Push the whole world beneath your arms.
When you hear “dumbbell press,” I’m guessing your first assumption is to lay on your back and lift dumbbells up above you, right? A solid assumption, and a good choice of exercise. But have you ever considered instead pressing the dumbbells into the ground and pushing up? It sounds silly, right? If the weights are on the ground, then how are you going to get any force from them? I’ll tell you how: by getting them up off the ground.
The dumbbell press-up is a four-way pec-buster of an exercise incorporating push-ups, deadlifts, jerks, and squats in a nearly non-step conga line of fitness. If you can pull off this entire routine as designed, well, your arms will probably feel like noodles for a bit, but afterward, you’ll be able to shove a sumo wrestler over.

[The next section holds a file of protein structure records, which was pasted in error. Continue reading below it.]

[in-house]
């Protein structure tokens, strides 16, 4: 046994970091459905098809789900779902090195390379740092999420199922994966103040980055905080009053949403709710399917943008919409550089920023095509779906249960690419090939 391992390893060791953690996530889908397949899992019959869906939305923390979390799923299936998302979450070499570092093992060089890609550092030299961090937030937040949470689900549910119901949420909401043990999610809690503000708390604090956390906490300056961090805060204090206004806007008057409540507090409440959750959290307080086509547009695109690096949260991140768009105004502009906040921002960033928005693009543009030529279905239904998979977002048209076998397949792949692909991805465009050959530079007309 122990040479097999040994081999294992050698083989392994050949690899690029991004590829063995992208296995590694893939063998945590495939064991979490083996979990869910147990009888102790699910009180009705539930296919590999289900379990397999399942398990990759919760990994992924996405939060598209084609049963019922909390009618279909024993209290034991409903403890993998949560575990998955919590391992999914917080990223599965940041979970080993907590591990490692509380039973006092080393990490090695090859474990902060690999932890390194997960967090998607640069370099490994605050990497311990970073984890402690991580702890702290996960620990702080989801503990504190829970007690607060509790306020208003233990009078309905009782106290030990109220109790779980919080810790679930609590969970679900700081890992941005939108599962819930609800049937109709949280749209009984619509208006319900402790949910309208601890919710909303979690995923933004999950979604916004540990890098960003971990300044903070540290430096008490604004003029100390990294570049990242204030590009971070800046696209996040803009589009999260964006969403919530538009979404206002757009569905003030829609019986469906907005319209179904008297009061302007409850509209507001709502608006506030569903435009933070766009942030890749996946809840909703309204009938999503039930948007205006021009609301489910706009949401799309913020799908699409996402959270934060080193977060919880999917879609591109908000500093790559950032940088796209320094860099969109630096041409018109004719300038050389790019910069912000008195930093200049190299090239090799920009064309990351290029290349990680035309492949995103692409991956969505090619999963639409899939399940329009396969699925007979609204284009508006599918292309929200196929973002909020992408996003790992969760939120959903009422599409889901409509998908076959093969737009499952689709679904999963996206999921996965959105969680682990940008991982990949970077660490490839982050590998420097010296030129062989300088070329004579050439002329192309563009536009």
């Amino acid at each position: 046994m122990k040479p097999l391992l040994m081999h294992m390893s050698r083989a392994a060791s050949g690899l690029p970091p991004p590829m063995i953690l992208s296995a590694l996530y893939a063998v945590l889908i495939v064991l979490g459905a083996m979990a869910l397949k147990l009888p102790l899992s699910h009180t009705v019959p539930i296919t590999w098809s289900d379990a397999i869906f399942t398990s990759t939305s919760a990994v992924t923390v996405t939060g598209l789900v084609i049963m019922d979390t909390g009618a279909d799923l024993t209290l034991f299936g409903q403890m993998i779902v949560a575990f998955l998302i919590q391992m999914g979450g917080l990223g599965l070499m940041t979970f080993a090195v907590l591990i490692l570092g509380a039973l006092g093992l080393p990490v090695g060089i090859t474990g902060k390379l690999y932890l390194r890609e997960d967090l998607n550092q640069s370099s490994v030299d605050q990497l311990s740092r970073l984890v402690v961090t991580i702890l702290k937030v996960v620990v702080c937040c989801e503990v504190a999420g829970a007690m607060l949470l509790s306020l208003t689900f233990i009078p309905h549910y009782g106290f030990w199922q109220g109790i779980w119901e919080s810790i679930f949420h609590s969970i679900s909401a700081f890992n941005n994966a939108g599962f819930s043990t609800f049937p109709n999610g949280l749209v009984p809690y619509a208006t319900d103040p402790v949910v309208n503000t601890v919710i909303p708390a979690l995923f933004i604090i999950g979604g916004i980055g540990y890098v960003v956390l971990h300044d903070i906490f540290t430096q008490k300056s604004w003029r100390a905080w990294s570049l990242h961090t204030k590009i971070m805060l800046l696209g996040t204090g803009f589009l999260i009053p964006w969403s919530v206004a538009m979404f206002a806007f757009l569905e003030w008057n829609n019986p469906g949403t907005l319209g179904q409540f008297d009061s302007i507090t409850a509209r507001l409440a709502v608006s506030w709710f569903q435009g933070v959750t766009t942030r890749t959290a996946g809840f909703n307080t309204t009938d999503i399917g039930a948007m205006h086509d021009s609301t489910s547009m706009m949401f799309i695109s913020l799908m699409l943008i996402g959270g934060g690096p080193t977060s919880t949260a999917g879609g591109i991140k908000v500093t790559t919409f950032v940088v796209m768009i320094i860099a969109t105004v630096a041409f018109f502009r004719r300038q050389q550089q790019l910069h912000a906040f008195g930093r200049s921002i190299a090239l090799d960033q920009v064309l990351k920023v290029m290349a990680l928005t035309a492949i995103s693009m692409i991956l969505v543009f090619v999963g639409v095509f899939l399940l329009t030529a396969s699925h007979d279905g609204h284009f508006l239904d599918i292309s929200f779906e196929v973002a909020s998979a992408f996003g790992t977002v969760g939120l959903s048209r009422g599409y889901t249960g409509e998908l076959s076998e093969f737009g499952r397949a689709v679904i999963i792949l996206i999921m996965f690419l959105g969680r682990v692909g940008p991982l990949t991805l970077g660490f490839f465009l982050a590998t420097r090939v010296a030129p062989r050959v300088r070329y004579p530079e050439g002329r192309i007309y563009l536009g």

The base state of the dumbbell press-up is a push-up with two dumbbells placed on the floor by your sides. Bring your chest down to the floor while holding the dumbbells, then shove yourself right back up. The goal is to perform 150 of these, but inevitably, you’ll need to take a rest. Thing is, though, the rest isn’t really a rest in this case.
Whenever you take a rest, you have to deadlift your dumbbells off the floor to your full standing height three times, lift them up and over your shoulders to head height for three hang power cleans, then perform three front squats with the dumbbells still in that position. After you’re done with all that, then you place the dumbbells back on the floor and get back to pushing-up. Trust me, if this is the alternative, you’ll want to get those push-ups done as soon as possible.
I won’t lie to you, this routine is absolutely brutal, but the pecs you’ll get as a result will be tough enough to cut diamond.